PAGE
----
April 5, 2022
Cancer Awareness Month draws attention to need for oncology professionals
With a new cancer centre in Calgary set to open to the public in 2023, there will be an increase in demand for registered nurses with a speciality in oncology. And while nurses can acquire some of the skills necessary for cancer care on the job as they move through their career, those qualifications vary depending on their area of involvement and their aspirations.
“Oncology nursing is a highly specialized area and as cancer care evolves — for example, with targeted therapies — it is becoming even more complex and specialized, “says Dr. Catherine Laing, RN, BPE ‘94, BN’98, MN’08, PhD’13, lead of the recently launched UCalgary Nursing Oncology Graduate Certificate.
There has also been a consistent demand for oncology nurses: cancer is not going away.
Now considered a chronic illness, trends in cancer treatments are reshaping delivery of care and nurses are central to that care. According to 2021 stats from the Canadian Cancer Society, it is estimated that about two in five Canadians will develop cancer in their lifetime; about one in four Canadians will die from cancer. The care needs of oncology patients are multi-faceted and so the need for an oncology nursing certificate is higher than ever.
Michelle Durant, BN’02, a clinical nurse educator at the Tom Baker Cancer Centre and Alysia Lathwell, BN’13, bone marrow transplant co-ordinator in Alberta Children’s Hospital Hematology, Oncology, Blood & Marrow Transplant and Immunology unit, are two of the first students to enrol in the inaugural year of the oncology certificate.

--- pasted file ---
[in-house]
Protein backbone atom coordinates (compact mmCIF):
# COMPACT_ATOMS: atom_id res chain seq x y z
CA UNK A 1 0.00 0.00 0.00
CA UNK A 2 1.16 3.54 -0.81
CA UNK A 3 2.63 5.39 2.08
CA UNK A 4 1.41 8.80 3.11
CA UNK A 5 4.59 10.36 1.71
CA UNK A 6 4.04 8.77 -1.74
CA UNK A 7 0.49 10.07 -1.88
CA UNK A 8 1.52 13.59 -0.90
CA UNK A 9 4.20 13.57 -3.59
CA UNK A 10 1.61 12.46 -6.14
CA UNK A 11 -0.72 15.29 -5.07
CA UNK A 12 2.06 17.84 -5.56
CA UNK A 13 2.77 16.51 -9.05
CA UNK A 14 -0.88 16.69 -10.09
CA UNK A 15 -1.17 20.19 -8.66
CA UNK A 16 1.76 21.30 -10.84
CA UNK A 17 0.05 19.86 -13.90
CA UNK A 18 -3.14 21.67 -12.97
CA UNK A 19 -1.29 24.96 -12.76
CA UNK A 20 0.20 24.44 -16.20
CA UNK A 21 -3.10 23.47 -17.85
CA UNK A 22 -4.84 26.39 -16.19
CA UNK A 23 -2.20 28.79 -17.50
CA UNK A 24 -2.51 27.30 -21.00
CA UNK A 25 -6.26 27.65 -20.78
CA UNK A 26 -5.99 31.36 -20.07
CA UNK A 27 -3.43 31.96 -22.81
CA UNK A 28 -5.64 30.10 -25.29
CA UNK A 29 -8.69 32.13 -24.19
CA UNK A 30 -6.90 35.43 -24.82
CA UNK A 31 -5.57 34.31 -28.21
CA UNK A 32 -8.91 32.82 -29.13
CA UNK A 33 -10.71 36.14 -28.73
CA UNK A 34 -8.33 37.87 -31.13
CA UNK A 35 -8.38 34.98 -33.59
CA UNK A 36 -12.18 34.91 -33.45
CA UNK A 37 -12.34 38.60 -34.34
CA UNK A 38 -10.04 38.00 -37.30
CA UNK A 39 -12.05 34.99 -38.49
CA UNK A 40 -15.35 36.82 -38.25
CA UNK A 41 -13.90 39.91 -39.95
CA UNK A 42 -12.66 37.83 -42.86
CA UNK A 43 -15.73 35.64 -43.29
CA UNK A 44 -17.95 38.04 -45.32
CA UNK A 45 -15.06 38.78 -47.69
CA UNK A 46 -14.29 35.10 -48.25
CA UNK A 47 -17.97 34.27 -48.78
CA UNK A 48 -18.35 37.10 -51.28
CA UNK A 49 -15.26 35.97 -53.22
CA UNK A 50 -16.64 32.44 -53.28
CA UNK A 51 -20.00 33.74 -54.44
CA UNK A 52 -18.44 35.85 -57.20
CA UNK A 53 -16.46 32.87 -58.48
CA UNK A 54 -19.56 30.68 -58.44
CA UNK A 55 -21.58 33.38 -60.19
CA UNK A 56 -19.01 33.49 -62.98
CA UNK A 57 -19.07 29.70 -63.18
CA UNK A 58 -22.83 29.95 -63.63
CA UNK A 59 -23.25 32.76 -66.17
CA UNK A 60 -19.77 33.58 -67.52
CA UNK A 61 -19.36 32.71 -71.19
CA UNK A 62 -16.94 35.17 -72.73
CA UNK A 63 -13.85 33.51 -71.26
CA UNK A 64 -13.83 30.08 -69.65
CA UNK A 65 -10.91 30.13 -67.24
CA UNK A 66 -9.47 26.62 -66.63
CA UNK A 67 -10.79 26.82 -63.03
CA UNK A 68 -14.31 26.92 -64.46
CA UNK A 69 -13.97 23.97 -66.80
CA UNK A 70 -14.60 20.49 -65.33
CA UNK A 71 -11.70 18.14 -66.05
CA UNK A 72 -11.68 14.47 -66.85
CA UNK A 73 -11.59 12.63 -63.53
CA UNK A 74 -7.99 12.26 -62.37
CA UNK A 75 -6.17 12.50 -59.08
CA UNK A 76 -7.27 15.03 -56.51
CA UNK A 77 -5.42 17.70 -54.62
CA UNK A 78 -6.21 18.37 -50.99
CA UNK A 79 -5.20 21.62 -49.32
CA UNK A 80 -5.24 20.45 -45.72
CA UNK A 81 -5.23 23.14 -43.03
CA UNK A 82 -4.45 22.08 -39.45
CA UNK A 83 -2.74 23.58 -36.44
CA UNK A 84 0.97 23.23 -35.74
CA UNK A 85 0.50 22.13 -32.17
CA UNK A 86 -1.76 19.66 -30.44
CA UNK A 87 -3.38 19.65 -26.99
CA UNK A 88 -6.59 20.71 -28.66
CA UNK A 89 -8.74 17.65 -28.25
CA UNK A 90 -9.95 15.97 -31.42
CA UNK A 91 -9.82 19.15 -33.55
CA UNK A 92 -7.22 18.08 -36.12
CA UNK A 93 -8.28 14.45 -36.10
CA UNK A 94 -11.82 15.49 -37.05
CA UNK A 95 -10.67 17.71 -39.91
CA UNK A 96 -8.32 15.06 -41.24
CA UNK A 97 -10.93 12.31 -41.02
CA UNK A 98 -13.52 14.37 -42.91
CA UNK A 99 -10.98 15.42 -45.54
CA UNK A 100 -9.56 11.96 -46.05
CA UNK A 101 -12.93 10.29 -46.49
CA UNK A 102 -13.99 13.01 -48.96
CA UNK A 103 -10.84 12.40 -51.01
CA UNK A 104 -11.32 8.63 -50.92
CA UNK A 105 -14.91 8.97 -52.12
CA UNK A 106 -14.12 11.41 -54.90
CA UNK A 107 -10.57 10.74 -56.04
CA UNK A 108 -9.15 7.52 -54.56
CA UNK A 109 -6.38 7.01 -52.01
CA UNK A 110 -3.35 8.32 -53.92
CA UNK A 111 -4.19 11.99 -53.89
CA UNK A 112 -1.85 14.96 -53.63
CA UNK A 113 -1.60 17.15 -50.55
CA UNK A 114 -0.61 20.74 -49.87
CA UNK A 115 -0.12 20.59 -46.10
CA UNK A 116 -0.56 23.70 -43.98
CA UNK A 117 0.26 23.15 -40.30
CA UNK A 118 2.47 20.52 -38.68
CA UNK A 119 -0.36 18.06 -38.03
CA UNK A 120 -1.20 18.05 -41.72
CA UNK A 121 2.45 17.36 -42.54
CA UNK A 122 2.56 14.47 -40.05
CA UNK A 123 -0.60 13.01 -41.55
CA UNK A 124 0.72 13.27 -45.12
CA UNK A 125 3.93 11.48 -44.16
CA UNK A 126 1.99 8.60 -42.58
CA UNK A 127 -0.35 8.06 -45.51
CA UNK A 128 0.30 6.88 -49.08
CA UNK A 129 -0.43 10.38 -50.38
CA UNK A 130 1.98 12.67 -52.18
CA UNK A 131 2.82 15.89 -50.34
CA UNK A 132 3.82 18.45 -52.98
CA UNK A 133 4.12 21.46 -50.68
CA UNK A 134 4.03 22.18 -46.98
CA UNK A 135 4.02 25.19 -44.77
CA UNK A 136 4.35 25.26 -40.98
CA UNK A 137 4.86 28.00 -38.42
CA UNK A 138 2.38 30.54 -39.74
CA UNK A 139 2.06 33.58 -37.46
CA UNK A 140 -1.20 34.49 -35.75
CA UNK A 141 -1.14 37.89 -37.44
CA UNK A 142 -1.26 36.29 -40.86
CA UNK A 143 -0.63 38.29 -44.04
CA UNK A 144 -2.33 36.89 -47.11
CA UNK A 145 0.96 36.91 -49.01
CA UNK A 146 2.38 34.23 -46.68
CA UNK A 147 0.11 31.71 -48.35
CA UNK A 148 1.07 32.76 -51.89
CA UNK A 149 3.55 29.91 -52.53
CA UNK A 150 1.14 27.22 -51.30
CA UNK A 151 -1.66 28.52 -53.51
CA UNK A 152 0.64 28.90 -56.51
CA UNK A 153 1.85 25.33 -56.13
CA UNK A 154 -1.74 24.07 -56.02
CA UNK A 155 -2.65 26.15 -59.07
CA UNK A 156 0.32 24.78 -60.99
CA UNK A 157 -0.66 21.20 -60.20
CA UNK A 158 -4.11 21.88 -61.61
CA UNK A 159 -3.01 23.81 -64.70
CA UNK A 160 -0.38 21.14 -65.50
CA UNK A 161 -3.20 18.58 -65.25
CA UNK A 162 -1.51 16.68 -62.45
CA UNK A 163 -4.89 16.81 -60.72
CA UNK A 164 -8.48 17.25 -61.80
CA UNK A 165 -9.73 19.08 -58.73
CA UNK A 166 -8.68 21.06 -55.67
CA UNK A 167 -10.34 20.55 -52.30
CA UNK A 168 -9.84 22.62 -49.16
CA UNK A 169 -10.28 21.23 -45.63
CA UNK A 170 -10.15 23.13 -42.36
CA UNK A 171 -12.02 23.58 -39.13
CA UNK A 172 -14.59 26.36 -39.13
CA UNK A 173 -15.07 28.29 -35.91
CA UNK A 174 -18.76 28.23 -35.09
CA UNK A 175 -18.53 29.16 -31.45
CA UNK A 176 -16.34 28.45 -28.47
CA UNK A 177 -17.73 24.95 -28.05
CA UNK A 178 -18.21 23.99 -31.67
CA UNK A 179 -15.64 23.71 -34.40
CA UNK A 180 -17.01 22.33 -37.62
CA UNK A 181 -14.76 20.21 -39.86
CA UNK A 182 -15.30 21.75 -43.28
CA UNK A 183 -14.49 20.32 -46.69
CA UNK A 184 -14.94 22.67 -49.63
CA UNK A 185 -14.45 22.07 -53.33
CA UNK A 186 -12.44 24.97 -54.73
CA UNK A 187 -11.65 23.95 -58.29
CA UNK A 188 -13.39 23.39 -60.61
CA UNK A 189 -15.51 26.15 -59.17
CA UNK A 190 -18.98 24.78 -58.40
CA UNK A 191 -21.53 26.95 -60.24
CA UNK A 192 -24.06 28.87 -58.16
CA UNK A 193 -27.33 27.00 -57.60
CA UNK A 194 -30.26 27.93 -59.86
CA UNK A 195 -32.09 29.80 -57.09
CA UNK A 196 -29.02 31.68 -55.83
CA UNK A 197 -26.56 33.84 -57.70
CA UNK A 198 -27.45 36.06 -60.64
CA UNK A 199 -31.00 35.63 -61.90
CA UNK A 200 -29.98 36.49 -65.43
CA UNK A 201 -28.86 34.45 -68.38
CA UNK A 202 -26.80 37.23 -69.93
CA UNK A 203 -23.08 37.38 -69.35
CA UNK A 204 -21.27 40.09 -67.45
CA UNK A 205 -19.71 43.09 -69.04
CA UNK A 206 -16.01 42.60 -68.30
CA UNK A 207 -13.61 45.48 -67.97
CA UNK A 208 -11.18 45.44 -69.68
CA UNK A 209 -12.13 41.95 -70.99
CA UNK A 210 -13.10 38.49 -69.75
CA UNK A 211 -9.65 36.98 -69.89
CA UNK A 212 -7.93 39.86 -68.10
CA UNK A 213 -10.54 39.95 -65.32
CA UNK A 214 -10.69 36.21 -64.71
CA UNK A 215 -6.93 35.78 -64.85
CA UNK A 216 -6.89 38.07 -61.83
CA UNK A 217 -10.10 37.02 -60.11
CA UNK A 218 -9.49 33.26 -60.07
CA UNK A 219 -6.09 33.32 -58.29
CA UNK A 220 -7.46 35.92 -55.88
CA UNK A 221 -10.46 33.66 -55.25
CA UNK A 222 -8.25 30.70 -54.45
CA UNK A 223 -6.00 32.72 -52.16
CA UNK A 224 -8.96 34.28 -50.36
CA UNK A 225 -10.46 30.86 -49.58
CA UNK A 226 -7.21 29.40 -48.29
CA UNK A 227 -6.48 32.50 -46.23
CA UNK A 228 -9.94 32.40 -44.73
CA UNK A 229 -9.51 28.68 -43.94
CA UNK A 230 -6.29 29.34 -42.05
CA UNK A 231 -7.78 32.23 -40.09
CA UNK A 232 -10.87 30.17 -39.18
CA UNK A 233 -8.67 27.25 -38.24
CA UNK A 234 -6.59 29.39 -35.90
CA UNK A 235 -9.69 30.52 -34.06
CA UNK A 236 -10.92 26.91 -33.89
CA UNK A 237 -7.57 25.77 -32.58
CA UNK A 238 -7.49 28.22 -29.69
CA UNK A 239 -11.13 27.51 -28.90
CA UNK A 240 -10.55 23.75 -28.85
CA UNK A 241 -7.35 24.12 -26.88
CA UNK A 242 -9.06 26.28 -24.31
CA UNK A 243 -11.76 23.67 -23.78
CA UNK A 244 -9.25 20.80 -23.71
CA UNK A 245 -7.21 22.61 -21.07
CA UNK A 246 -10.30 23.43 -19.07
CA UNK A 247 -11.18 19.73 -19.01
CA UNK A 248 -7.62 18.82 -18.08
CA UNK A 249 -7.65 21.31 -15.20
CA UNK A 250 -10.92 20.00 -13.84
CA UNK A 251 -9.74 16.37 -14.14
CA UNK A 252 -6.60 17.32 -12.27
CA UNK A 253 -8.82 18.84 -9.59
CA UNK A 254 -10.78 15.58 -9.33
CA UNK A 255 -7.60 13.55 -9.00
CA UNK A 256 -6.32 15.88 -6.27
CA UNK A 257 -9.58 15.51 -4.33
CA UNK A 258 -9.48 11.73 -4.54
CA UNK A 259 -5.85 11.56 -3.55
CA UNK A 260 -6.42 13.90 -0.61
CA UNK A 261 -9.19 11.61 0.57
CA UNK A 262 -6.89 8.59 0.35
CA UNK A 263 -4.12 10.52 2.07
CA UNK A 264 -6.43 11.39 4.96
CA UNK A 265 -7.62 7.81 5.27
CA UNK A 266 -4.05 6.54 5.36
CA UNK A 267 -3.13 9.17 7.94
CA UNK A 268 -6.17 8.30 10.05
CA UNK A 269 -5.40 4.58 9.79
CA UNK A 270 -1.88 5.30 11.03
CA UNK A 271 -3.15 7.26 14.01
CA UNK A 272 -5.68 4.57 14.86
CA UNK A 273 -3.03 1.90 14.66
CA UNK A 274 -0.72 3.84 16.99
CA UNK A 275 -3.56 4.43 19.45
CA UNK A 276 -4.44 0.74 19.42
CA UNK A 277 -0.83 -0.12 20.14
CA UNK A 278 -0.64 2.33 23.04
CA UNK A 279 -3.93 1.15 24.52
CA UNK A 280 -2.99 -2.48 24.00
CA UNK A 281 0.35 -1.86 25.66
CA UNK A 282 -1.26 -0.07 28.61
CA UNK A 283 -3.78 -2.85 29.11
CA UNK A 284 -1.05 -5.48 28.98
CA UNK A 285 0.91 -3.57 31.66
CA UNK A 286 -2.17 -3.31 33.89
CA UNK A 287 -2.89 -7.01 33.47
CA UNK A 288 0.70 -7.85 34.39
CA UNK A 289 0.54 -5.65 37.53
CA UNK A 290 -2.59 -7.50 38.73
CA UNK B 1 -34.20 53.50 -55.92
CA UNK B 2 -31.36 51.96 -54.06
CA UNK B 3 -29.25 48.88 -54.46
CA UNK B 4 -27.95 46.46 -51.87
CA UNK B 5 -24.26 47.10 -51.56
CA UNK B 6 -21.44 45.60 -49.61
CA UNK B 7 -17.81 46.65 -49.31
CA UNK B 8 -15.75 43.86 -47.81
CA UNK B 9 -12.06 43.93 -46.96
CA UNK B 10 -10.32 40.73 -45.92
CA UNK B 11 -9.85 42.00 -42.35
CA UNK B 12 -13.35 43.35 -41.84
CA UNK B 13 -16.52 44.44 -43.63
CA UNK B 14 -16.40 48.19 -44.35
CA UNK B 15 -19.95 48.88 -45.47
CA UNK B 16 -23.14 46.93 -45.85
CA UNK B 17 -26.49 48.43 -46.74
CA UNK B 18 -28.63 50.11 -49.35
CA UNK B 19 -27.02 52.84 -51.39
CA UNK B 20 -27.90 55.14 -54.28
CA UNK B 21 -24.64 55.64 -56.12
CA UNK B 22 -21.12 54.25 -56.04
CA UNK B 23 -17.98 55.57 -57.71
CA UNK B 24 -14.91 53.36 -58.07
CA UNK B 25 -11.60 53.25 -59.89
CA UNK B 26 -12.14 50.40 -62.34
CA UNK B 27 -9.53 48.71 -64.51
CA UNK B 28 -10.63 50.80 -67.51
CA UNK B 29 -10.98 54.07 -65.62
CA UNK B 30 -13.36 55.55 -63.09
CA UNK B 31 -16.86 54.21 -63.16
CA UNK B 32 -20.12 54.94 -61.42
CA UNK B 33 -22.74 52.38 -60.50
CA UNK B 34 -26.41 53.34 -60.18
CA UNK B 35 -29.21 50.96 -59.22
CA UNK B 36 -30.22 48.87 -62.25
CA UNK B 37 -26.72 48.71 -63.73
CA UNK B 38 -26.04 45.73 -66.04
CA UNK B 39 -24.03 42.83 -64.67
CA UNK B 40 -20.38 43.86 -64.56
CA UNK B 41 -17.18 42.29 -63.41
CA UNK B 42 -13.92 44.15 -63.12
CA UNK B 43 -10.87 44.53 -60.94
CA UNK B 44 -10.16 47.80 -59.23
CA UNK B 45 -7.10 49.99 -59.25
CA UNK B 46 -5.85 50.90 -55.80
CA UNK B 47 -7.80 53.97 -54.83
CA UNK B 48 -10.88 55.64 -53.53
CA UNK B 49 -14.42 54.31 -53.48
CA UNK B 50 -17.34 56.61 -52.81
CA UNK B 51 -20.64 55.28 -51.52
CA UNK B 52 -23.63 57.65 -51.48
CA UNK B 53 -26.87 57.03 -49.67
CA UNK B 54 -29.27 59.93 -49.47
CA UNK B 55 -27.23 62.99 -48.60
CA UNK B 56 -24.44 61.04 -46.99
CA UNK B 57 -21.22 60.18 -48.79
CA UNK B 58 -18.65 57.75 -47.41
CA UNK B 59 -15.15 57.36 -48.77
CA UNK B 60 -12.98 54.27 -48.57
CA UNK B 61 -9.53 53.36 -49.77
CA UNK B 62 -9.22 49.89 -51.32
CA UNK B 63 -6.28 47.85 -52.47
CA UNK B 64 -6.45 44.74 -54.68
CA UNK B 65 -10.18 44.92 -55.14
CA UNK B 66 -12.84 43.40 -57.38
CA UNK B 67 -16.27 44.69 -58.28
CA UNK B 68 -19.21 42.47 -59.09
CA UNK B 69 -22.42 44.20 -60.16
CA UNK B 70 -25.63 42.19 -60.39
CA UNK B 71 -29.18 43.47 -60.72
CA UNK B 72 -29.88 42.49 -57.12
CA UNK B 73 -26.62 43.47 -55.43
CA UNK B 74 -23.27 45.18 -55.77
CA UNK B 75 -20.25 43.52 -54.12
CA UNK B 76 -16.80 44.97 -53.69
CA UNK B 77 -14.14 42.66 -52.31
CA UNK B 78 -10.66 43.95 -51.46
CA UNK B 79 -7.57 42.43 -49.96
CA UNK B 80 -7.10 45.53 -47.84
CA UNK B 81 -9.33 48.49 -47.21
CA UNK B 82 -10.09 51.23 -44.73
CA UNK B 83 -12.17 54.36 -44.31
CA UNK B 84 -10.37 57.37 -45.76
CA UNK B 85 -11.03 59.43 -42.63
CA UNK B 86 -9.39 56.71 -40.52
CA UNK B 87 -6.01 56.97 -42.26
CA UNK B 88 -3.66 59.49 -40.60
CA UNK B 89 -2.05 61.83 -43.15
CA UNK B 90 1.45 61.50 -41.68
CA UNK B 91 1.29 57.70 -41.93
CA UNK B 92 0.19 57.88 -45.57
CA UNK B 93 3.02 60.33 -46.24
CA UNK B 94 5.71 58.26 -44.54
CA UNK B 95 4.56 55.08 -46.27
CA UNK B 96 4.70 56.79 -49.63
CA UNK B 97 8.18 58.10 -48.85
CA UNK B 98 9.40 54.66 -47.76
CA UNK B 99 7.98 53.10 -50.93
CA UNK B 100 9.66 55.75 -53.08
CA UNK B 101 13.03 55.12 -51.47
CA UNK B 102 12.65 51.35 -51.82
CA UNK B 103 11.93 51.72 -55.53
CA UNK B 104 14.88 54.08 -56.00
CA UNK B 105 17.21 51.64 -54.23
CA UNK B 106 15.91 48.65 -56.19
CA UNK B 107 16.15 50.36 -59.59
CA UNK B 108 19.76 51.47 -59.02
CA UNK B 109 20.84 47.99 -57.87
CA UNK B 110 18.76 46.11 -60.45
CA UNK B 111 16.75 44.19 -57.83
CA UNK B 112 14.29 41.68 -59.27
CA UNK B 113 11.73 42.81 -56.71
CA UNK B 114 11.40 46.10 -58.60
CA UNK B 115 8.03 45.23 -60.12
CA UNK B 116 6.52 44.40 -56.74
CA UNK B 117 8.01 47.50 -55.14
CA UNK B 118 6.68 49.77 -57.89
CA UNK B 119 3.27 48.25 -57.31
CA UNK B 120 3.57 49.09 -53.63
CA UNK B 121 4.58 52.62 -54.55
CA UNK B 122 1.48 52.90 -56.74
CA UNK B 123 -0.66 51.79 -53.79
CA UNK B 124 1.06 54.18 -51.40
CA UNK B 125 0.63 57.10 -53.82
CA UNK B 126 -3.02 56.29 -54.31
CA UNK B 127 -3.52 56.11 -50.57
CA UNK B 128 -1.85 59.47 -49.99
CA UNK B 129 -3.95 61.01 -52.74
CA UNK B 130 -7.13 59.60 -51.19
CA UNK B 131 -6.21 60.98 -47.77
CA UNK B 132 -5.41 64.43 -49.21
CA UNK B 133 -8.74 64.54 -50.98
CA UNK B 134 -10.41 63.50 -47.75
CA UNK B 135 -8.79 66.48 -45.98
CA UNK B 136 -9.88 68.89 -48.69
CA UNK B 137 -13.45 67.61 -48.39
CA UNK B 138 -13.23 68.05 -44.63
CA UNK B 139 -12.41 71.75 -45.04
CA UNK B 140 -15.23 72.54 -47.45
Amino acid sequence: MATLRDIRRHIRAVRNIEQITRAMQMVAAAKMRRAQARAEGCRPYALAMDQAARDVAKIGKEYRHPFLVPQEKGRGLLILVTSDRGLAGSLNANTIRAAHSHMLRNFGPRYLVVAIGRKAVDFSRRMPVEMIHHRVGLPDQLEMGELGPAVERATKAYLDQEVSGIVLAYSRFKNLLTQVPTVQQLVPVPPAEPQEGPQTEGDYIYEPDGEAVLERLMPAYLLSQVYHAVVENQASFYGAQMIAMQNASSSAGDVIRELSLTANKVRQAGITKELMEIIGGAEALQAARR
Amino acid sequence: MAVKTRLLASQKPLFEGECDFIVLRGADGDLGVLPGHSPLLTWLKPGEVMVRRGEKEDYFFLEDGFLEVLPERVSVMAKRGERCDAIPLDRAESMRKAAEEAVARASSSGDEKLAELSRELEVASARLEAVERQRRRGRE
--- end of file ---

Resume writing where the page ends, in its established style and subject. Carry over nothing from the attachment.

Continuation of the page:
Both say a passion for oncology was the main impetus for taking on the challenge of graduate education in addition to their careers. For Durant, who worked primarily in ER until 2019, the certificate also served as her way to return her work on her Master of Nursing degree.
“I have a passion for learning and advancing oncology nursing because our patient population deserves high-level nursing care,” she says.
In the emergency room there is a saying, ‘if you don’t know something, call the experts.’ In oncology, we are the experts. We have a responsibility to speak up and be the change makers. I want to deliver safe, quality nursing care. This certificate will help me with that.
Lathwell also wants to make an impact in her particular area of oncology. “I love oncology. I love the personal aspect of being a part of a patient's journey. After eight years where I was working, I started to notice places I could make a difference, but I needed the advanced education to make progress without roadblocks. The ability to do this course online while I could still work full-time was an amazing opportunity.”
Similar to other UCalgary Nursing graduate certificates, the oncology nursing specialization offers four online courses over a one-year period with a focus on preparing nurses for leadership and research related roles. Each course builds on the last with a focus on preparing students for the increasing complexity of cancer care. The teaching expertise includes faculty members and a group from the Tom Baker Cancer Centre.
“We range in experience from paediatric to adult oncology nursing, with expertise in research, clinical trials, education, health system-level intervention and evaluation, and we all have disease-specific expertise,” says Laing.
Both Lathwell and Durant have benefited from this diversity in knowledge and also in the diversity of their classmates. “My vision has been dialled into paediatric patients in Calgary,” Lathwell says.
It is incredibly eye-opening to hear the stories from other nurses in my course from adult centres in Calgary, Manitoba, Yukon and Ontario. Sometimes I read discussion posts and think wow, I didn't even know that problem or that resource existed.
“The biggest thing I have learned so far is the value nursing has in truly listening to patients,” Durant comments. “I have learned that I need to actually listen, not just listen to respond.”